The International Scholars Program encourages thoughtful travelers
In Beijing for her junior year, Wendy Simon-Pearson ’12 had eye-opening experiences typical of students abroad: visits to exotic landmarks, strange encounters on trains, language hurdles. But, as a participant in the UMass Amherst International Scholars Program, Simon-Pearson also made deep connections on her trip. “I was better prepared to have real conversations with Chinese people as a result of my studies,” she says, explaining how she learned to empathize with people who might accept living in an undemocratic system or agree with China’s one-child policy.
The International Scholars Program, run jointly by Commonwealth Honors College and the International Programs Office, allows students like Simon-Pearson to integrate international studies coursework and study abroad during their undergraduate years. The selective program accepts 15 to 20 students per year. It includes two sophomore-year courses that prepare students to study abroad during their junior year and a seminar that helps seniors process their experiences and complete a related research project.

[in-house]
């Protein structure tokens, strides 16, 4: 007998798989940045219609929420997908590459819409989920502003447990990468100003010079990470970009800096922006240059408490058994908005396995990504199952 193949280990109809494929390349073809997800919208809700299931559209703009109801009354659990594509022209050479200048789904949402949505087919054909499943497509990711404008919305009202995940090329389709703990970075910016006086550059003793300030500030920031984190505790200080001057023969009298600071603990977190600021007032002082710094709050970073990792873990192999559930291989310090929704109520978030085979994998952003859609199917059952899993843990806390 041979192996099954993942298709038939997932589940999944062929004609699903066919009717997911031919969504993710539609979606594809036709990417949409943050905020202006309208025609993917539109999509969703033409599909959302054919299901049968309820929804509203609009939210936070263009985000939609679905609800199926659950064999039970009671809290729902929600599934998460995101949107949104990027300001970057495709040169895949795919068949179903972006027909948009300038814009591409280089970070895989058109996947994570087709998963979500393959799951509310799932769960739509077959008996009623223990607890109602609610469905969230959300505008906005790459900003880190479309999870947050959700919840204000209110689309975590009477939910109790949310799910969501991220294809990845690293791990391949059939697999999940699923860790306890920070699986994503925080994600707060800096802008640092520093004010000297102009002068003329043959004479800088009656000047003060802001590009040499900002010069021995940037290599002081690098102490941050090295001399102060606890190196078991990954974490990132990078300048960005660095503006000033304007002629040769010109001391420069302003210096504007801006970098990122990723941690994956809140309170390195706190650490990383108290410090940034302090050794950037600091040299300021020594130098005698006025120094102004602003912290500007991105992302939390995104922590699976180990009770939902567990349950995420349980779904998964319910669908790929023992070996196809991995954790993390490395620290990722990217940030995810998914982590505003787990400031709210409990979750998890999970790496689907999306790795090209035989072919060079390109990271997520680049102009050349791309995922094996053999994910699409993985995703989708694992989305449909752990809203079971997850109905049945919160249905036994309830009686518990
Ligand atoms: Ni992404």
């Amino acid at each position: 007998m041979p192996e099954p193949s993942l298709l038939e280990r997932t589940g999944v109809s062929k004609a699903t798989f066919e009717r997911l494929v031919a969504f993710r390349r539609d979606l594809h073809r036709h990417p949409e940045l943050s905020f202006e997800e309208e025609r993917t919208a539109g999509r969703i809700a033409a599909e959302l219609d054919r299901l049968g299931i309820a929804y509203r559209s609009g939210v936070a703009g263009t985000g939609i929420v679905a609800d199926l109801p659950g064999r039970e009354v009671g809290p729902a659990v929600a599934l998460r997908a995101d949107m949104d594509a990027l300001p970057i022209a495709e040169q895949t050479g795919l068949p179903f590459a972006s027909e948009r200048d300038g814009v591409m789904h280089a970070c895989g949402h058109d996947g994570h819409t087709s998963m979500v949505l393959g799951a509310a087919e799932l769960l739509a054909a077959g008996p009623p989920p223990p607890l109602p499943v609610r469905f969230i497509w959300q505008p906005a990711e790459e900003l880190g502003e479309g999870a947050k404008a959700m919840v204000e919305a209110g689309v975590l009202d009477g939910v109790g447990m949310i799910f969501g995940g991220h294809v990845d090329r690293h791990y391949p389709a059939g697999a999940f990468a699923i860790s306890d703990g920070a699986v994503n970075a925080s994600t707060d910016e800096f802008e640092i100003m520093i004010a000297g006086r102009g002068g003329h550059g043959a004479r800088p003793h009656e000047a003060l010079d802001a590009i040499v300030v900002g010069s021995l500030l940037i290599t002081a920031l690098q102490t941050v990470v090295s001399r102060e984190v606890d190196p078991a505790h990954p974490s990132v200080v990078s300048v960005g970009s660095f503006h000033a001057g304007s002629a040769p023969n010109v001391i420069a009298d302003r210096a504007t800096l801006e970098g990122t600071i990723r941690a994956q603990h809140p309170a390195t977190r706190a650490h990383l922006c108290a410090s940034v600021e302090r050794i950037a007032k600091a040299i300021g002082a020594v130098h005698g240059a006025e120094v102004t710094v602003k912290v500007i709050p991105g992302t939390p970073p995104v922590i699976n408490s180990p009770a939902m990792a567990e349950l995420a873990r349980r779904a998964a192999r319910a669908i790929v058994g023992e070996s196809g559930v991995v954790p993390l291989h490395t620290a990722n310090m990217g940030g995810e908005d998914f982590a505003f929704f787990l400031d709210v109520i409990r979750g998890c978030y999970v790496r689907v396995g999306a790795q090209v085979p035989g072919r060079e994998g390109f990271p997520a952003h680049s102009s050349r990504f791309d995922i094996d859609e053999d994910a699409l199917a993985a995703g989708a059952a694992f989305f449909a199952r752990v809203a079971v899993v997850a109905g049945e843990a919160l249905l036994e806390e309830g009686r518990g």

Program Director Tim Lang, who teaches all three courses, explains that the International Scholars Program aims to take study abroad from the margins of a student’s academic experience and pull it to the center. Students’ senior projects link their study abroad experience to their class work. For example, a student who worked with micro-loans in Senegal studied the economics and sociology of micro-loans to determine why a lending program that succeeded in Bangladesh was failing in West Africa. This year’s seniors have brought their fresh global insights on such topics as France’s burqa ban and the challenges of international aid to the seminar.
Many International Scholars pursue global careers. Alexandra Sprague ’11 received a Fulbright scholarship and is now in Mongolia researching mobile garden design. Simon-Pearson will return to China after graduation to direct a Model United Nations program. “We all hear Professor Lang in our heads,” says Simon-Pearson, “constantly reminding us to look at international issues from both sides.”